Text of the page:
Species: Pithecia pithecia
Common: White-Faced Saki
The genus Saki contains five species. This post is about the white-faced saki, which readers may have seen pictures of in my recent posts about the St. Louis Zoo. The white-faced saki resides in the Guianas and northern Brazil.
The males have a distinctive white face:
While the females do not:
They are diurnal and live on fruits, berries, honey, leaves, flowers, small mammals, bats and birds. They, generally, skin the bats and birds before eating them. They have several other interesting features. Their incisors are procumbent and males have glandular areas on their throats of unknown function. They are highly arboreal and move primarily by quadrupedalism. They are also spectacular leapers and can jump up to thirty feet. They are also frequently seen running bipedally along branches – usually with their arms held above their heads.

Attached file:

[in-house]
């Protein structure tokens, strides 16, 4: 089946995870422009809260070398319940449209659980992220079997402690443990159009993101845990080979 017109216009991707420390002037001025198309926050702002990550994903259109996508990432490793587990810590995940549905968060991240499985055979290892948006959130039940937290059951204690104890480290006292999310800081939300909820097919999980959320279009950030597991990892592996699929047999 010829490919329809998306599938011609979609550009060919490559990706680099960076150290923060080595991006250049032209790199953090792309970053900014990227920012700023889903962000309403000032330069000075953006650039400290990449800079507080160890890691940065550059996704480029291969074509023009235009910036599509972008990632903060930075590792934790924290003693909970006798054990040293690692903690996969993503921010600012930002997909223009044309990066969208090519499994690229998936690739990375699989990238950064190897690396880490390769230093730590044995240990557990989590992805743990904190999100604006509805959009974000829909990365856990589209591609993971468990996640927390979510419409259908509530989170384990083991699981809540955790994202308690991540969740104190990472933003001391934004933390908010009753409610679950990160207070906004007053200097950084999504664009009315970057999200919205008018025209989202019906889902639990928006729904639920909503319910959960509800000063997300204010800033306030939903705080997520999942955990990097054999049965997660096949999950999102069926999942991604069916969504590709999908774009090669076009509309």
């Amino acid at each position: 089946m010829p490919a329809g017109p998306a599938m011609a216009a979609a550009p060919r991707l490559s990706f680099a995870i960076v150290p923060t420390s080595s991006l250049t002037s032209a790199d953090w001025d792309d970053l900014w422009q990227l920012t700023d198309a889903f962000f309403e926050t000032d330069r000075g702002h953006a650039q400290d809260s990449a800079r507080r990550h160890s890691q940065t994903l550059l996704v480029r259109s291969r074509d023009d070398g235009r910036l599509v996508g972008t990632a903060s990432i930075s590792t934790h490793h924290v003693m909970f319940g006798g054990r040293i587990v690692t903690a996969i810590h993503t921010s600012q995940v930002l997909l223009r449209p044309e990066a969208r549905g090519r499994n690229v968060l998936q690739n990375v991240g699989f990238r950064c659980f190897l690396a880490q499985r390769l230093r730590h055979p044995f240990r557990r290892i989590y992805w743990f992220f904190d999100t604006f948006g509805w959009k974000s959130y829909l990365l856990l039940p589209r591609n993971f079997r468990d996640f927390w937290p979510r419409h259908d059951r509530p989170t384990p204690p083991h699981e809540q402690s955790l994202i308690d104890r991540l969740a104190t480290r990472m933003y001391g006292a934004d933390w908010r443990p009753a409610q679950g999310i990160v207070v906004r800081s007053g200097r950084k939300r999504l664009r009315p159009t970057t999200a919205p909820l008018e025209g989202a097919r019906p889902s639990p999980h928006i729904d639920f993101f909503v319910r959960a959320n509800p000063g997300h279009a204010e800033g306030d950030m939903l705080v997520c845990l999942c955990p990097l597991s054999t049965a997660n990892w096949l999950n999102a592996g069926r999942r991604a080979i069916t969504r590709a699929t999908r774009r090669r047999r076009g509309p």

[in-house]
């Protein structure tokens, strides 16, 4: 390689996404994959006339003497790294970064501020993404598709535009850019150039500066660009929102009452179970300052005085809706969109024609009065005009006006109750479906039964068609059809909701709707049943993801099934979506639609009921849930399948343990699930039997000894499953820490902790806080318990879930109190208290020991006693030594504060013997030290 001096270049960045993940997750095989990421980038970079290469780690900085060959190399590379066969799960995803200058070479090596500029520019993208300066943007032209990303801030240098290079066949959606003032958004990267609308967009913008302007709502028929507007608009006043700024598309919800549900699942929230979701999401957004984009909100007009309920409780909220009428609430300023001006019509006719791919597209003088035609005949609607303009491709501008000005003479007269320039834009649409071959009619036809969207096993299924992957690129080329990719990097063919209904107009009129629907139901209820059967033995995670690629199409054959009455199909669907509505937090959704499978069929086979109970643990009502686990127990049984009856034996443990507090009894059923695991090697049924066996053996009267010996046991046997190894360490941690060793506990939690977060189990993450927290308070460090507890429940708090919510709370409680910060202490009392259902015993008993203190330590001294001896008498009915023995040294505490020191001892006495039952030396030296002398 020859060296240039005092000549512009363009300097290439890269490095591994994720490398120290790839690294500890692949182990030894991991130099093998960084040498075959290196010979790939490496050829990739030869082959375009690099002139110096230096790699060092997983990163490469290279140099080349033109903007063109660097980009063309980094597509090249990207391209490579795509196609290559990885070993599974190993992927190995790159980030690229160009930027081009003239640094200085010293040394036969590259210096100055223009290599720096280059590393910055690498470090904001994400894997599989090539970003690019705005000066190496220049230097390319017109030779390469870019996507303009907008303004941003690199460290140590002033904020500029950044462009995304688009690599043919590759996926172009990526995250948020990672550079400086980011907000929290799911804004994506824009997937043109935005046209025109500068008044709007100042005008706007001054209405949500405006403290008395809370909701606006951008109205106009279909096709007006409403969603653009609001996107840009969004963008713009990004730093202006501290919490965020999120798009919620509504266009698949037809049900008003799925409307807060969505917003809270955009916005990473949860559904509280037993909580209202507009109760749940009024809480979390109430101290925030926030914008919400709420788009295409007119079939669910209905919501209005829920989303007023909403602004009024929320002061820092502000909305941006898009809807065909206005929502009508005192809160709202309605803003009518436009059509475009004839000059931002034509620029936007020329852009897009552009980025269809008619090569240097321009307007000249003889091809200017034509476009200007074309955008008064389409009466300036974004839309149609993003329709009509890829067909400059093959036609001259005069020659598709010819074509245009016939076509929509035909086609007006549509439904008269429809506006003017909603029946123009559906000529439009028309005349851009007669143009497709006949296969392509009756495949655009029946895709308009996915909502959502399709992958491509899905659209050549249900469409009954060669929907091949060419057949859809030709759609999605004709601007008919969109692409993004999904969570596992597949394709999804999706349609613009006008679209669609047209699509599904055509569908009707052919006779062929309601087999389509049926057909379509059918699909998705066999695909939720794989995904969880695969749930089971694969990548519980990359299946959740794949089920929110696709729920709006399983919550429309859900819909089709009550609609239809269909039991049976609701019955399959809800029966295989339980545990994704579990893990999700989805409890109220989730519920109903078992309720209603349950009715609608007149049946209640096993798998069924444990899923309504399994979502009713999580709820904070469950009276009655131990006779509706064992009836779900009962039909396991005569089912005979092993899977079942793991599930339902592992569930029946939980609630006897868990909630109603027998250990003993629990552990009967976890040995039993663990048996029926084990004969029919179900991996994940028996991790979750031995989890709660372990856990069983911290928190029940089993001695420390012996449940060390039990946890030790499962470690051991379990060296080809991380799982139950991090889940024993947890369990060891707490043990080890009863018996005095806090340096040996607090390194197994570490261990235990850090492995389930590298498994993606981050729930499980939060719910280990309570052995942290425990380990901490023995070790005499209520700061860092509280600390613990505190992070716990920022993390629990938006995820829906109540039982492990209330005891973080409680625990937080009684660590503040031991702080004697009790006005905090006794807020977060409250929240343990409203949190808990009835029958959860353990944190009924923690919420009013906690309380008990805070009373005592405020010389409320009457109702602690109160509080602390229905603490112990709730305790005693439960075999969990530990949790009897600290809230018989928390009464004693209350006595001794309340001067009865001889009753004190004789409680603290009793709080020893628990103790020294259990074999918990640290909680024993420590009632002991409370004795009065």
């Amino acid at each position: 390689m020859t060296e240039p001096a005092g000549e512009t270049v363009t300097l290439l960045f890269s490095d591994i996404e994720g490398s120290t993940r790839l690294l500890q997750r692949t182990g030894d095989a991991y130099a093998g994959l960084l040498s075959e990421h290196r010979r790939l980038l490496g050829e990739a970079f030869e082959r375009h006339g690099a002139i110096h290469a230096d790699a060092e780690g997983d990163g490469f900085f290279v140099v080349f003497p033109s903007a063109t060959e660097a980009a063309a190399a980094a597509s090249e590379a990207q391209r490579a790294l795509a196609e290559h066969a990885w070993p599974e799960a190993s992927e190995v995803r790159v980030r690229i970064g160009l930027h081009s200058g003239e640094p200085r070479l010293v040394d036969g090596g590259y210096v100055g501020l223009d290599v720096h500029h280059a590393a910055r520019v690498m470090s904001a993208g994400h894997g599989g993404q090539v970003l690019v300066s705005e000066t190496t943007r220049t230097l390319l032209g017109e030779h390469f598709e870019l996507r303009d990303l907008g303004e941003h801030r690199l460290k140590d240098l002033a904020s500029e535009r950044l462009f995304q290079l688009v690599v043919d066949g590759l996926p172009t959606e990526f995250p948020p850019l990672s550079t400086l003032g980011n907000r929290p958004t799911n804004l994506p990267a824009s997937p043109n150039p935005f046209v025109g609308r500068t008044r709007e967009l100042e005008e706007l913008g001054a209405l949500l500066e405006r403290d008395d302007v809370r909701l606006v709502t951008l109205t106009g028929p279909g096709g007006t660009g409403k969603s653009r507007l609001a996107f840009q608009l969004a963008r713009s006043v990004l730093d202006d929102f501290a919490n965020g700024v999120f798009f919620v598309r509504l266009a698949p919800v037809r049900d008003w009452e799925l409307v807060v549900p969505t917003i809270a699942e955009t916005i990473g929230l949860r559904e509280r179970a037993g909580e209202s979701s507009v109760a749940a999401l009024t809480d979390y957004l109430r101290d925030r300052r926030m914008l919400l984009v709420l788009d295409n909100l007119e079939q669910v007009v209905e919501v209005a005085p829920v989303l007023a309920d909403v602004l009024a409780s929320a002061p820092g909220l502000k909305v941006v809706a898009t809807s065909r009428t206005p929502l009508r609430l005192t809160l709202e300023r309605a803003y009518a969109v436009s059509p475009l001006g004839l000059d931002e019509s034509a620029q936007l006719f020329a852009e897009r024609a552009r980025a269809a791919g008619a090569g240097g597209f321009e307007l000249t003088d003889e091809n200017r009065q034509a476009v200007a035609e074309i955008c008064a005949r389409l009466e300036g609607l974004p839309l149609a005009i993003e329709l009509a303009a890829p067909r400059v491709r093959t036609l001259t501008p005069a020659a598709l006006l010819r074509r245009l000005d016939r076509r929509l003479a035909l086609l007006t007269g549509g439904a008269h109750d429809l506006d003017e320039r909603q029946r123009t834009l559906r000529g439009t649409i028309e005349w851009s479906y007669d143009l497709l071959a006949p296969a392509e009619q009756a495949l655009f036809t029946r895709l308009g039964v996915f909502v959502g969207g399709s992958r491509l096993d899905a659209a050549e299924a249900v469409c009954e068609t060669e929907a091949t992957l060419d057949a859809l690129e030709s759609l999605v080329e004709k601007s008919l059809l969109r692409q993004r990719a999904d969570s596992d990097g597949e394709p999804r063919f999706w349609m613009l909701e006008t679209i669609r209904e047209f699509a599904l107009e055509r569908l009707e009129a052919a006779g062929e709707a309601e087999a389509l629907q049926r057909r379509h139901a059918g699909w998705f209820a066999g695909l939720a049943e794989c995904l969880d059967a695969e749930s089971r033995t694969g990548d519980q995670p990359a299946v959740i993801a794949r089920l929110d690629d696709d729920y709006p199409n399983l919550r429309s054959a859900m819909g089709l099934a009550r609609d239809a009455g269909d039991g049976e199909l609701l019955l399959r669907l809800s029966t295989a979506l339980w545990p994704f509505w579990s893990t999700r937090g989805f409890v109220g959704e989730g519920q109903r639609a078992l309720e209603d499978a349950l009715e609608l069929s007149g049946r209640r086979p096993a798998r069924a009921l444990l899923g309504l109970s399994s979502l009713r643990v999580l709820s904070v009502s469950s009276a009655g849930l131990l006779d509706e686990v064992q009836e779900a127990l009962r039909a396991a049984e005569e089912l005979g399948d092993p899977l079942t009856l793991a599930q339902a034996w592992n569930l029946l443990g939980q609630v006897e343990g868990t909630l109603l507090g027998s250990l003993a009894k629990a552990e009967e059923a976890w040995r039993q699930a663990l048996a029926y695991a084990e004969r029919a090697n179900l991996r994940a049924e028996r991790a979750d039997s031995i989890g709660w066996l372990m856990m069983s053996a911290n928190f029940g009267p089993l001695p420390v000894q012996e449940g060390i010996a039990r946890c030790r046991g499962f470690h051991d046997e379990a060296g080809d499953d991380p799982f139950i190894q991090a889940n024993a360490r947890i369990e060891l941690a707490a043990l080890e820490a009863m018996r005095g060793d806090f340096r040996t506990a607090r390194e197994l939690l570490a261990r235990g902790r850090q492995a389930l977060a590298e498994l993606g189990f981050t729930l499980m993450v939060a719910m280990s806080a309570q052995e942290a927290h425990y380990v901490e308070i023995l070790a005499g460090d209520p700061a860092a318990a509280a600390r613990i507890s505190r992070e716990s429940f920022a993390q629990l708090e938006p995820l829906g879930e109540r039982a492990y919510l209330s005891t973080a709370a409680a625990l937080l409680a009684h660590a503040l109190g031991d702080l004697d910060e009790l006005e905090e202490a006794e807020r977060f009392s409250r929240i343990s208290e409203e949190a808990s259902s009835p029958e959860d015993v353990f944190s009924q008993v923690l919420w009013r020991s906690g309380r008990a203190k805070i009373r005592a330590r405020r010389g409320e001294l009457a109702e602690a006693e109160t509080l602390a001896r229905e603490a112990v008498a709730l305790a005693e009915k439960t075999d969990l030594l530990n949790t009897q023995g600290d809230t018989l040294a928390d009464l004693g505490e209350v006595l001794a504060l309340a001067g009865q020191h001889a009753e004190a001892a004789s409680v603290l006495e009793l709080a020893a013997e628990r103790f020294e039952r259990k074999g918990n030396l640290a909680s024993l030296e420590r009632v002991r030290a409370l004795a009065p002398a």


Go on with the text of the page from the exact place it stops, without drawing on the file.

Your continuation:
They seem to be monogamous and live in small family groups, although larger groupings have been reported.